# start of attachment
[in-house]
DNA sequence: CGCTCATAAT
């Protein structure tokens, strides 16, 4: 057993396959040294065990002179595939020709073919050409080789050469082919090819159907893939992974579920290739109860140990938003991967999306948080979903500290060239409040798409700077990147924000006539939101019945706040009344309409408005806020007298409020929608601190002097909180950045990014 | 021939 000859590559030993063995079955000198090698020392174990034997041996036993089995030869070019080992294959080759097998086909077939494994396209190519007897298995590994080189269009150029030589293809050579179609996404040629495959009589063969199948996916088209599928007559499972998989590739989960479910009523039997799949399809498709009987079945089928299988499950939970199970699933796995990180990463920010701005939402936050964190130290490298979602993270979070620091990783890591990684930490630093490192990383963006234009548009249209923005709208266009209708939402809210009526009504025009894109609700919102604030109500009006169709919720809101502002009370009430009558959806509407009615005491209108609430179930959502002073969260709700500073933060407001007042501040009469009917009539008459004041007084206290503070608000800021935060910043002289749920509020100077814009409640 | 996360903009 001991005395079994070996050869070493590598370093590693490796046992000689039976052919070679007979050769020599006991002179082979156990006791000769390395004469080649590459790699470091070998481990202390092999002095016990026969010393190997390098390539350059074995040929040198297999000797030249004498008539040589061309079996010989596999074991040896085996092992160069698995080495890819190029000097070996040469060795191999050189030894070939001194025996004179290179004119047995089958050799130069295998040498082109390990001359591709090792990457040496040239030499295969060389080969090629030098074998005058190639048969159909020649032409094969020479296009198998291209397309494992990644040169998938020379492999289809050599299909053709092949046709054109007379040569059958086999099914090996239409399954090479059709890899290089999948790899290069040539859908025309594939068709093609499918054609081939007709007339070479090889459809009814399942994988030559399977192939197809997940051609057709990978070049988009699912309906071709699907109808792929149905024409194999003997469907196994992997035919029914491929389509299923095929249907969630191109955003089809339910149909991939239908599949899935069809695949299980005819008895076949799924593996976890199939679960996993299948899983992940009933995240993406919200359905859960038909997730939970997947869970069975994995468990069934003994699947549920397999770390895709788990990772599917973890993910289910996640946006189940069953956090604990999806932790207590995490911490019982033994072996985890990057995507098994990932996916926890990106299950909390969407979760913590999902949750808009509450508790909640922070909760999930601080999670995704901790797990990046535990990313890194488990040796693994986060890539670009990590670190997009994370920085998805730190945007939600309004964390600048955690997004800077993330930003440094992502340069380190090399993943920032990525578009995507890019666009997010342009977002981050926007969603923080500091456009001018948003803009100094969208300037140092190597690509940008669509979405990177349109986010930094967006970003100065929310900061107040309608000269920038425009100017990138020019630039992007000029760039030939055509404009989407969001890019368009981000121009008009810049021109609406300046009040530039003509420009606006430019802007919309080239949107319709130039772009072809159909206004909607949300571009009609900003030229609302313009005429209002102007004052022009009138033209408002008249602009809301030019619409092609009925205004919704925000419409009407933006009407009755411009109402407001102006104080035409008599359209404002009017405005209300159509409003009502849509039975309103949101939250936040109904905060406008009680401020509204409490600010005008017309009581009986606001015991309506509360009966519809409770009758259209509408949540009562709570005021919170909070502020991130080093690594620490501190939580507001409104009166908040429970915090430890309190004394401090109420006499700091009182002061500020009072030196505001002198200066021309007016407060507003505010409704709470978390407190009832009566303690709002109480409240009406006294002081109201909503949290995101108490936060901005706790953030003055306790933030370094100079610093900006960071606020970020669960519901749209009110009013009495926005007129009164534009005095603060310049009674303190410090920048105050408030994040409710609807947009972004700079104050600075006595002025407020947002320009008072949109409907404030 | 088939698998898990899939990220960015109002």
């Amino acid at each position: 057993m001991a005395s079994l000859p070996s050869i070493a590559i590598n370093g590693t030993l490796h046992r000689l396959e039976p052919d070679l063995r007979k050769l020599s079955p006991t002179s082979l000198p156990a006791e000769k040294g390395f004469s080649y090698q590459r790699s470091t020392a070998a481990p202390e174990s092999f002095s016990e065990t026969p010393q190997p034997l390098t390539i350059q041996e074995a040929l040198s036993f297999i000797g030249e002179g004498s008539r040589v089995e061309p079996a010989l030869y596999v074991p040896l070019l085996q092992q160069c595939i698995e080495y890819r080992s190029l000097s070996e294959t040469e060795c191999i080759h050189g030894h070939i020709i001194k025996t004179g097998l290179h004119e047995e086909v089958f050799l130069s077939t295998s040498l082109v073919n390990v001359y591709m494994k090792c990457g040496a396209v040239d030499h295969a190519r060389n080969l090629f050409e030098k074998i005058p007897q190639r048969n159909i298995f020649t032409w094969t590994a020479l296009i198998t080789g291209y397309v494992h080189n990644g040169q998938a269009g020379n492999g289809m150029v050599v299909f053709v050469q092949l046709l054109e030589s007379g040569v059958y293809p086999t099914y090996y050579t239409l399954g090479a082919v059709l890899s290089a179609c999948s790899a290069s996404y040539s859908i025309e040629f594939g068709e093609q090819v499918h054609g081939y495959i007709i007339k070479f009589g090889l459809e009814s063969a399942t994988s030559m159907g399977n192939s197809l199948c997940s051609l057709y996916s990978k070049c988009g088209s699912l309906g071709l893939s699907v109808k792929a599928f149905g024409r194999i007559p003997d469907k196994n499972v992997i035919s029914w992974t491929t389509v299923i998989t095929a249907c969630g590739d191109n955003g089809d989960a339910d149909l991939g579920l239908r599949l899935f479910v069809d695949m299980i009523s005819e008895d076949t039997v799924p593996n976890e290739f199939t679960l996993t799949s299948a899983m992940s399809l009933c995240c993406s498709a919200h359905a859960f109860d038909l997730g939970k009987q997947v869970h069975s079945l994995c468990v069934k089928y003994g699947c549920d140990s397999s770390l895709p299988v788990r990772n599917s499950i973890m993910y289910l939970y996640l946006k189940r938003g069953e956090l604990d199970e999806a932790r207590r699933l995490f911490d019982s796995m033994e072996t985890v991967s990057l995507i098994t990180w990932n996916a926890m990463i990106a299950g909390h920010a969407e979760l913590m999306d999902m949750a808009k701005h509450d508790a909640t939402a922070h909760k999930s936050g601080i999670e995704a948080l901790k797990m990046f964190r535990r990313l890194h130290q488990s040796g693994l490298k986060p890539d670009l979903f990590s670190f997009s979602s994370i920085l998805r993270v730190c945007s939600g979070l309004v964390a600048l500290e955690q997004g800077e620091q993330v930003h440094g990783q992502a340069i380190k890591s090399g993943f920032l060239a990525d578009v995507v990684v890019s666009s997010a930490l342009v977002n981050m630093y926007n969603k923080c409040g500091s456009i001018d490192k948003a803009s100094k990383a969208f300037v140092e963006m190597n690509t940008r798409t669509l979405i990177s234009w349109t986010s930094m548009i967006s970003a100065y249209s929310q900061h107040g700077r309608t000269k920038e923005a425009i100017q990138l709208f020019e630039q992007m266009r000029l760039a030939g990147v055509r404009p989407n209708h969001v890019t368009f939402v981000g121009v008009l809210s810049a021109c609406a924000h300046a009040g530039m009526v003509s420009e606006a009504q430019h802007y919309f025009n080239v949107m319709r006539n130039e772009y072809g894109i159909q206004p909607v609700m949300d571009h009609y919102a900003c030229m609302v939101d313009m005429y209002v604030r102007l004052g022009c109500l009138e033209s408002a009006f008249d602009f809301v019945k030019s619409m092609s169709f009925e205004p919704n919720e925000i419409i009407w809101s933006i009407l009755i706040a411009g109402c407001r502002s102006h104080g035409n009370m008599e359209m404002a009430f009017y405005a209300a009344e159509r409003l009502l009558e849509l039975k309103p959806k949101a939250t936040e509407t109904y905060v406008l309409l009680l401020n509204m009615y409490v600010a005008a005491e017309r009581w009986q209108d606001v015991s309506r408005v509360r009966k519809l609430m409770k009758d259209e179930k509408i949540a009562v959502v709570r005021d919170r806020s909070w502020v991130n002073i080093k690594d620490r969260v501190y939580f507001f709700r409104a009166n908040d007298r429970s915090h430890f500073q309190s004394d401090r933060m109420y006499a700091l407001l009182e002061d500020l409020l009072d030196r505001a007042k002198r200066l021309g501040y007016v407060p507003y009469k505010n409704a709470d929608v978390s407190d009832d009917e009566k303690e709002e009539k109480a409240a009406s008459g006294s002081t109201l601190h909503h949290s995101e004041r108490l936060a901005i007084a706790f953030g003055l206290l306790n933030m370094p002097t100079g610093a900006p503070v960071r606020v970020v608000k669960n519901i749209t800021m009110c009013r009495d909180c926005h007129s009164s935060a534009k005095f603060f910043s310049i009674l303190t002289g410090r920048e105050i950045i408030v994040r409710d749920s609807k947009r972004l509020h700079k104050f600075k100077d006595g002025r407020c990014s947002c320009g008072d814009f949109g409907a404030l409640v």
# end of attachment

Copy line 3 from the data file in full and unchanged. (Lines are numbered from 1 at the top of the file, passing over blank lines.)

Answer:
């Protein structure tokens, strides 16, 4: 057993396959040294065990002179595939020709073919050409080789050469082919090819159907893939992974579920290739109860140990938003991967999306948080979903500290060239409040798409700077990147924000006539939101019945706040009344309409408005806020007298409020929608601190002097909180950045990014 | 021939 000859590559030993063995079955000198090698020392174990034997041996036993089995030869070019080992294959080759097998086909077939494994396209190519007897298995590994080189269009150029030589293809050579179609996404040629495959009589063969199948996916088209599928007559499972998989590739989960479910009523039997799949399809498709009987079945089928299988499950939970199970699933796995990180990463920010701005939402936050964190130290490298979602993270979070620091990783890591990684930490630093490192990383963006234009548009249209923005709208266009209708939402809210009526009504025009894109609700919102604030109500009006169709919720809101502002009370009430009558959806509407009615005491209108609430179930959502002073969260709700500073933060407001007042501040009469009917009539008459004041007084206290503070608000800021935060910043002289749920509020100077814009409640 | 996360903009 001991005395079994070996050869070493590598370093590693490796046992000689039976052919070679007979050769020599006991002179082979156990006791000769390395004469080649590459790699470091070998481990202390092999002095016990026969010393190997390098390539350059074995040929040198297999000797030249004498008539040589061309079996010989596999074991040896085996092992160069698995080495890819190029000097070996040469060795191999050189030894070939001194025996004179290179004119047995089958050799130069295998040498082109390990001359591709090792990457040496040239030499295969060389080969090629030098074998005058190639048969159909020649032409094969020479296009198998291209397309494992990644040169998938020379492999289809050599299909053709092949046709054109007379040569059958086999099914090996239409399954090479059709890899290089999948790899290069040539859908025309594939068709093609499918054609081939007709007339070479090889459809009814399942994988030559399977192939197809997940051609057709990978070049988009699912309906071709699907109808792929149905024409194999003997469907196994992997035919029914491929389509299923095929249907969630191109955003089809339910149909991939239908599949899935069809695949299980005819008895076949799924593996976890199939679960996993299948899983992940009933995240993406919200359905859960038909997730939970997947869970069975994995468990069934003994699947549920397999770390895709788990990772599917973890993910289910996640946006189940069953956090604990999806932790207590995490911490019982033994072996985890990057995507098994990932996916926890990106299950909390969407979760913590999902949750808009509450508790909640922070909760999930601080999670995704901790797990990046535990990313890194488990040796693994986060890539670009990590670190997009994370920085998805730190945007939600309004964390600048955690997004800077993330930003440094992502340069380190090399993943920032990525578009995507890019666009997010342009977002981050926007969603923080500091456009001018948003803009100094969208300037140092190597690509940008669509979405990177349109986010930094967006970003100065929310900061107040309608000269920038425009100017990138020019630039992007000029760039030939055509404009989407969001890019368009981000121009008009810049021109609406300046009040530039003509420009606006430019802007919309080239949107319709130039772009072809159909206004909607949300571009009609900003030229609302313009005429209002102007004052022009009138033209408002008249602009809301030019619409092609009925205004919704925000419409009407933006009407009755411009109402407001102006104080035409008599359209404002009017405005209300159509409003009502849509039975309103949101939250936040109904905060406008009680401020509204409490600010005008017309009581009986606001015991309506509360009966519809409770009758259209509408949540009562709570005021919170909070502020991130080093690594620490501190939580507001409104009166908040429970915090430890309190004394401090109420006499700091009182002061500020009072030196505001002198200066021309007016407060507003505010409704709470978390407190009832009566303690709002109480409240009406006294002081109201909503949290995101108490936060901005706790953030003055306790933030370094100079610093900006960071606020970020669960519901749209009110009013009495926005007129009164534009005095603060310049009674303190410090920048105050408030994040409710609807947009972004700079104050600075006595002025407020947002320009008072949109409907404030 | 088939698998898990899939990220960015109002």